A West Tennessee man was put death Thursday night at Riverbend Maximum Security Institution in Nashville.
Donnie Johnson received lethal injection for the 1984 slaying of his wife, Connie. Supporters had emphasized Johnson's religious awakening while behind bars, and his final moments reflected a spiritual theme.
Johnson sang hymns as he entered the execution chamber, and again for more than two minutes as the execution drugs began to take effect. His final statement also included a prayer asking forgiveness — for himself and his executioners — and an acknowledgement of his wrongdoings.
"He was tired, but at peace," said Kelley Henry, a federal public defender and Johnson's attorney. "The singing didn't surprise me. Don really enjoyed singing spiritual hymns, so to me, that was for him, comfort."
The family of Connie Johnson did not speak to the media afterward, but a spokeswoman for the Tennessee Department of Corrections read a statement from her sister Margaret Davis. It said that Johnson's execution was just, and it lamented that it took more than three decades for his sentence to be carried out:
"This is a great indication as to why our criminal justice system needs to be reevaluated. Connie’s death was inhumane and indescribable. Connie’s life was never given a 34-year extension. Instead, she was brutally murdered. Our family has endured this pain and has carried this burden for most of our lives."
Johnson has not contested that he killed his wife about two weeks before Christmas in 1984. He suffocated her with a 30-gallon garbage bag, stuffing it down her throat until she died.
Execution By Lethal Injection
Johnson is the only second person to be put to death by lethal injection since 2009. Tennessee's death penalty was put on hold for nearly a decade because the state couldn't get the drugs needed to carry out the sentence. It restarted in the fall, but two of the three men executed since then have opted instead for the electric chair.
Johnson received a three-drug cocktail of midazolam, vecuronium bromide and potassium chloride. It took about 20 minutes to complete, in line with the state's lethal injection protocols.
The execution began shortly before 7:18 p.m. Central Daylight Time. When the curtain rose on the execution chamber, Johnson was already heavily restrained, with an IV tube inserted into his arm in the hollow of the elbow.
Johnson was given the opportunity to make a final statement. He delivered a lengthy prayer that was at times difficult to understand — the effect of two strokes suffered while behind bars, his attorney said.
It included references to Jesus' prayer on the cross and a statement of repentance. Johnson gave thanks to God and indicating that he accepted his fate.
"I commend my life into your hands," he concluded. "Thy will be done. In Jesus' name I pray, Amen."
The warden then gave the signal for the first drug to be administered. Johnson asked permission to sing as the sedative took effect. He sang two verses of "They'll Know We Are Christians," followed by two verses and part of the third of "Soon and Very Soon," a hymn about death.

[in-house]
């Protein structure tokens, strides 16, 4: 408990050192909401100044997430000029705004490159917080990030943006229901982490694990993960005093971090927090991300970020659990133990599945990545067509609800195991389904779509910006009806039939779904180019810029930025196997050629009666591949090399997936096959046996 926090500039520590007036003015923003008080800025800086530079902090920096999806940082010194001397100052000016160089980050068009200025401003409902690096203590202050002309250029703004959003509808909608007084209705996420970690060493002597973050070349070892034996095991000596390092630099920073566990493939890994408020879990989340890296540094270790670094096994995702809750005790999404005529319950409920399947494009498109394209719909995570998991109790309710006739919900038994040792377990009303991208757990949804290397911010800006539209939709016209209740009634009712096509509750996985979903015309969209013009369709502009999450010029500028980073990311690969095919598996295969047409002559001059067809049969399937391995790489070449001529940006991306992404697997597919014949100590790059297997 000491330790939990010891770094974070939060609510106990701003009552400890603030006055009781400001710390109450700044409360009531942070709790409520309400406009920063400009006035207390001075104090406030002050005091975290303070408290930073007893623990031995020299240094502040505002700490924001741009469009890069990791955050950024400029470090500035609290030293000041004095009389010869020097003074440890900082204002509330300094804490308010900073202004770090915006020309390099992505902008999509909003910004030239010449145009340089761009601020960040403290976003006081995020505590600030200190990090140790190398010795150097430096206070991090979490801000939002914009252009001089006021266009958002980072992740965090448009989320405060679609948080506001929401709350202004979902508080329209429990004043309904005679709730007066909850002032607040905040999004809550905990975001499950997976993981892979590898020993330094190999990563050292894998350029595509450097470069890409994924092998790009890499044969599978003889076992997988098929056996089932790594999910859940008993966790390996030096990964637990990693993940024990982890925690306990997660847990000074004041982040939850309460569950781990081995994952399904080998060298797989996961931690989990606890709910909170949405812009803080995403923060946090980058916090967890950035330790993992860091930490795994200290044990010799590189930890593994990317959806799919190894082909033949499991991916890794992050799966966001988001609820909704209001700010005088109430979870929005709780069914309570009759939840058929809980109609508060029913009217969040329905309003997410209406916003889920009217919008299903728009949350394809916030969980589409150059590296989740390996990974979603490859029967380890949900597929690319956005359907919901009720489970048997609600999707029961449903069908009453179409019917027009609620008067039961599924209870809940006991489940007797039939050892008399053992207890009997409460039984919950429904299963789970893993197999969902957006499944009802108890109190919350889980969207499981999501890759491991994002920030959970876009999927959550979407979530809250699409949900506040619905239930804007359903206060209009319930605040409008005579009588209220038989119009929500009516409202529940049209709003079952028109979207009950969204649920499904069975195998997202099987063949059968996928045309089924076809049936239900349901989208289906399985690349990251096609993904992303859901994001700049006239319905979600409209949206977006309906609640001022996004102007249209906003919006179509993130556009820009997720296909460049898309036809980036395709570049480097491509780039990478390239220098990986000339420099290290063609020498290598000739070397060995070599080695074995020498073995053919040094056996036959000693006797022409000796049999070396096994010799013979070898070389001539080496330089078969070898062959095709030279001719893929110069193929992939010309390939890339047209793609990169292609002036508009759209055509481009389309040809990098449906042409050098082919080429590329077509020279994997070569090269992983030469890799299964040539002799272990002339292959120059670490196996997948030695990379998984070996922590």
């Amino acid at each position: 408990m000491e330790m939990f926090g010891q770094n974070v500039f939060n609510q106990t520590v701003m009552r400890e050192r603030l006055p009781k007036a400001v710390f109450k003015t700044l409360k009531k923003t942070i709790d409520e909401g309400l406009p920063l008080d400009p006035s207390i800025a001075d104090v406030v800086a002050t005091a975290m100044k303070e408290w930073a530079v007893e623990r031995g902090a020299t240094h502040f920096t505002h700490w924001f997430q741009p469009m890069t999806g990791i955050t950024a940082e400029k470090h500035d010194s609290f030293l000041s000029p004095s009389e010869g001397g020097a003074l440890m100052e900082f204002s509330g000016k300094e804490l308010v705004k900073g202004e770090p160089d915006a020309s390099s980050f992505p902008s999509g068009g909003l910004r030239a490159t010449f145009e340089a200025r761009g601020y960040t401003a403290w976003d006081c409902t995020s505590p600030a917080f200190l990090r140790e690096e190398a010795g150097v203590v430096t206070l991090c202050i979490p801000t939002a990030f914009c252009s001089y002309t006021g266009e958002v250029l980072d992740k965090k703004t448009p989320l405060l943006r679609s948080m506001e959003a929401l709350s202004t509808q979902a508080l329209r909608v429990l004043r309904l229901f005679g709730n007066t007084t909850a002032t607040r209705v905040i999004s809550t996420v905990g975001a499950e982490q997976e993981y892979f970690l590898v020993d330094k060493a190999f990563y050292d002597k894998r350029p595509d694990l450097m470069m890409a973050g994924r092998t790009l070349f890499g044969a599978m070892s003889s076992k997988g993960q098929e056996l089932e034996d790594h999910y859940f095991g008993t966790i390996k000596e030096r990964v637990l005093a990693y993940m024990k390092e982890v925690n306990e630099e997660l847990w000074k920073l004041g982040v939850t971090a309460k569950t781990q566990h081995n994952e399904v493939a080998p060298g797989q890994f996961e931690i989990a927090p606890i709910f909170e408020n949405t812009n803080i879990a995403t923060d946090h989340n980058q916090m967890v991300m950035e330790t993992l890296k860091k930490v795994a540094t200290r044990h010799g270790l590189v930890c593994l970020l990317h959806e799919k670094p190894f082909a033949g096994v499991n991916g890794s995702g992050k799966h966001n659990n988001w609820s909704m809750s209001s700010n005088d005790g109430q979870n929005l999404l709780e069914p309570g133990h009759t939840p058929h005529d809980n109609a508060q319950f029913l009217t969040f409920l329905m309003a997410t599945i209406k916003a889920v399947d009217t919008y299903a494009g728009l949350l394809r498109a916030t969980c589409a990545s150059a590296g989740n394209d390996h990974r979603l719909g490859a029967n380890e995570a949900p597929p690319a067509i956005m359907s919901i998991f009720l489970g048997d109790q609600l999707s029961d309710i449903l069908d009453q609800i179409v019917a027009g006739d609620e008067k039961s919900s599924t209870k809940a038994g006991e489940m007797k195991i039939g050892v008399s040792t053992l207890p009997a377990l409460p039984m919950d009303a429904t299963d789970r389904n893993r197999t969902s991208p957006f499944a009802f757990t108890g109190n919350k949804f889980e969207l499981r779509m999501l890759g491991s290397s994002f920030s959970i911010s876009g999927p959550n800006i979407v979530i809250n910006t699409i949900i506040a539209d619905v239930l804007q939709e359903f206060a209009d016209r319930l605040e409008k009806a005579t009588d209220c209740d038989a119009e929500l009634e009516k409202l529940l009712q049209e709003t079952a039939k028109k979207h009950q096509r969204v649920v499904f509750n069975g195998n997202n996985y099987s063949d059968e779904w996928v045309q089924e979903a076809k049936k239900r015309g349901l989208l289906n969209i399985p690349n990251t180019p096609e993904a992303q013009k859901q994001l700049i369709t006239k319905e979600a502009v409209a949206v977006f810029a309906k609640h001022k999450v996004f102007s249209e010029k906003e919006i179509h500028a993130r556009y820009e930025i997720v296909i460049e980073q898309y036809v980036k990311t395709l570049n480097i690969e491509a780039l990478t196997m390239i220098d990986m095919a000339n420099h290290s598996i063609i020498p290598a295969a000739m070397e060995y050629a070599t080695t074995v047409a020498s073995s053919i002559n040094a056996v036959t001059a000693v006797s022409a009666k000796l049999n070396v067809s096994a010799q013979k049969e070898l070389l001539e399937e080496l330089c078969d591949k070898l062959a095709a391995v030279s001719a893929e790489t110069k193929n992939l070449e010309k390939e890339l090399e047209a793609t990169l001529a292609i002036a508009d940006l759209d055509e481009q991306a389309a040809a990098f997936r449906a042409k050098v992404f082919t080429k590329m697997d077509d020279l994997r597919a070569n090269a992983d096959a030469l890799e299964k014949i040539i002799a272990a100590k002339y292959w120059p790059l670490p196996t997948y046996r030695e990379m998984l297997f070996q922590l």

After a little more than two minutes, Johnson's voice trailed off and he began to gurgle rhythmically. At 7:25, the warden performed a consciousness check. Then the second drug was administered. Johnson issued a sharp, bark-like noise twice then fell silent.
His color began to pale then turn purple. He did not appear make any motion with his extremities during the execution, but his lawyer says that because he was tightly bound and the view of his body partially obstructed by prison personnel, it would have been difficult to see any signs of suffering.
"That is a very significant issue for us," Henry said, "in terms of the ability of the individuals administering the protocol to know whether or not the individual is in fact insensate."
Johnson was pronounced dead at 7:37 p.m.
More Executions Scheduled
As a member of death row, Johnson was part of a class-action lawsuit filed last year contesting the secrecy around Tennessee's lethal injection protocol. Attorneys for the inmates say it is unfair that the state will not tell them the source of the drugs — especially since pharmaceutical manufacturers began refusing to supply them for executions about a decade ago.
But earlier this week, the U.S. Supreme Court declined to hear their case, clearing the final legal hurdle to the execution.
Johnson himself did not file any last-minute legal appeals to try to delay or cancel his execution. Instead, his supporters relied on his apparent religious fate. Johnson adopted Seventh-Day Adventism and became an ordained elder — the only such person in the denomination to hold that title while in prison.
Gov. Bill Lee rejected that application for clemency, saying that "after a prayerful and deliberative consideration" he'd decided to uphold the sentence.
Three other men are scheduled to be executed this year, as well as three more in early 2020.